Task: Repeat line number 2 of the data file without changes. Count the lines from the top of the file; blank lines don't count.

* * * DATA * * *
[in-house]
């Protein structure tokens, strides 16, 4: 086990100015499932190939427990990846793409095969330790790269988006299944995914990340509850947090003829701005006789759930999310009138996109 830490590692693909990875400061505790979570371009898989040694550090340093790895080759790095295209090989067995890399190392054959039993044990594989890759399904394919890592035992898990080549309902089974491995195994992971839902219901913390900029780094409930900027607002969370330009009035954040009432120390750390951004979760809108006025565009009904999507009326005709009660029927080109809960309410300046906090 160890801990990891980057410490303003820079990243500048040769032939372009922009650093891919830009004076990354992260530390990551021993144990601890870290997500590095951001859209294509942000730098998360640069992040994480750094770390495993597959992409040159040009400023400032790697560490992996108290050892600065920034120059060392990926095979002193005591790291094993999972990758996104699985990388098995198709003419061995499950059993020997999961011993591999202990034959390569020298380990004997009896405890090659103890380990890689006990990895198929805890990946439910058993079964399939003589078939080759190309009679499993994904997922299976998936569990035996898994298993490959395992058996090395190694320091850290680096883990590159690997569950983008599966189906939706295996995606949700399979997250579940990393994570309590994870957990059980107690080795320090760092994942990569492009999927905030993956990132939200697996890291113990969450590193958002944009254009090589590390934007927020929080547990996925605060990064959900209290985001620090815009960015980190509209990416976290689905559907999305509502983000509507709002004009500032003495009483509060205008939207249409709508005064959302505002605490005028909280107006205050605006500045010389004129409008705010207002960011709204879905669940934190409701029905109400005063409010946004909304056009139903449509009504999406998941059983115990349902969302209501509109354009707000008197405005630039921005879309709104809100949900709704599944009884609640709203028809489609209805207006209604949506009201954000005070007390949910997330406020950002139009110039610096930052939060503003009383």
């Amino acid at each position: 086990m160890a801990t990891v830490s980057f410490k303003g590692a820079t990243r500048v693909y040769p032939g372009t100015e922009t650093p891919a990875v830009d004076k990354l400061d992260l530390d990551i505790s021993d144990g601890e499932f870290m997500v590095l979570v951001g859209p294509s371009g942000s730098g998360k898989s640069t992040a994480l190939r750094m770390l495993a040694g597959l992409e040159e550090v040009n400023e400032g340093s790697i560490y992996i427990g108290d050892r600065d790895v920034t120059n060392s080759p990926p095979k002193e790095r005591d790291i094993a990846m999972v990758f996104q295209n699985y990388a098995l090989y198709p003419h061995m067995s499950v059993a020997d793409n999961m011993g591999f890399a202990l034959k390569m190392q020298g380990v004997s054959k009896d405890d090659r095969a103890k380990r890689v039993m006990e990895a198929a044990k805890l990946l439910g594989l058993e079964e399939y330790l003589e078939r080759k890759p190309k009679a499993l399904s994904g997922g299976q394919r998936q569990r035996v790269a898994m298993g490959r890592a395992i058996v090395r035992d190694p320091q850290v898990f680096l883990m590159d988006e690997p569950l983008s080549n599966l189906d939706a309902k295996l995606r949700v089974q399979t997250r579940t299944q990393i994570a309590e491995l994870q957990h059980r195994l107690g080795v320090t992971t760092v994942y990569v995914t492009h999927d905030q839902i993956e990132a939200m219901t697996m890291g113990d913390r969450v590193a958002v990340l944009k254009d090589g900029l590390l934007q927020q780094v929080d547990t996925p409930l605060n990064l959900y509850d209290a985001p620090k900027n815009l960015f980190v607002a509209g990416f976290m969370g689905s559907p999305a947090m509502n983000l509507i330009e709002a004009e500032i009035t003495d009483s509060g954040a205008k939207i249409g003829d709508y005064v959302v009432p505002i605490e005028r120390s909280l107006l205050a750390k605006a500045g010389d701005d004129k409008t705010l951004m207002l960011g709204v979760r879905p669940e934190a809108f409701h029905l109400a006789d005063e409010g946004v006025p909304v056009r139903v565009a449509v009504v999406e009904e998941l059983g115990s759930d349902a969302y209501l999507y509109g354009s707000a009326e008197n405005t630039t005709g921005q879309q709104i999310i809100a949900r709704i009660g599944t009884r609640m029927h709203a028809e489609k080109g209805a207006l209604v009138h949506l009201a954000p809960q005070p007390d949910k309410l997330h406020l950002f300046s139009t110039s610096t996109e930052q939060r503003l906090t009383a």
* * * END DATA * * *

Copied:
């Protein structure tokens, strides 16, 4: 086990100015499932190939427990990846793409095969330790790269988006299944995914990340509850947090003829701005006789759930999310009138996109 830490590692693909990875400061505790979570371009898989040694550090340093790895080759790095295209090989067995890399190392054959039993044990594989890759399904394919890592035992898990080549309902089974491995195994992971839902219901913390900029780094409930900027607002969370330009009035954040009432120390750390951004979760809108006025565009009904999507009326005709009660029927080109809960309410300046906090 160890801990990891980057410490303003820079990243500048040769032939372009922009650093891919830009004076990354992260530390990551021993144990601890870290997500590095951001859209294509942000730098998360640069992040994480750094770390495993597959992409040159040009400023400032790697560490992996108290050892600065920034120059060392990926095979002193005591790291094993999972990758996104699985990388098995198709003419061995499950059993020997999961011993591999202990034959390569020298380990004997009896405890090659103890380990890689006990990895198929805890990946439910058993079964399939003589078939080759190309009679499993994904997922299976998936569990035996898994298993490959395992058996090395190694320091850290680096883990590159690997569950983008599966189906939706295996995606949700399979997250579940990393994570309590994870957990059980107690080795320090760092994942990569492009999927905030993956990132939200697996890291113990969450590193958002944009254009090589590390934007927020929080547990996925605060990064959900209290985001620090815009960015980190509209990416976290689905559907999305509502983000509507709002004009500032003495009483509060205008939207249409709508005064959302505002605490005028909280107006205050605006500045010389004129409008705010207002960011709204879905669940934190409701029905109400005063409010946004909304056009139903449509009504999406998941059983115990349902969302209501509109354009707000008197405005630039921005879309709104809100949900709704599944009884609640709203028809489609209805207006209604949506009201954000005070007390949910997330406020950002139009110039610096930052939060503003009383």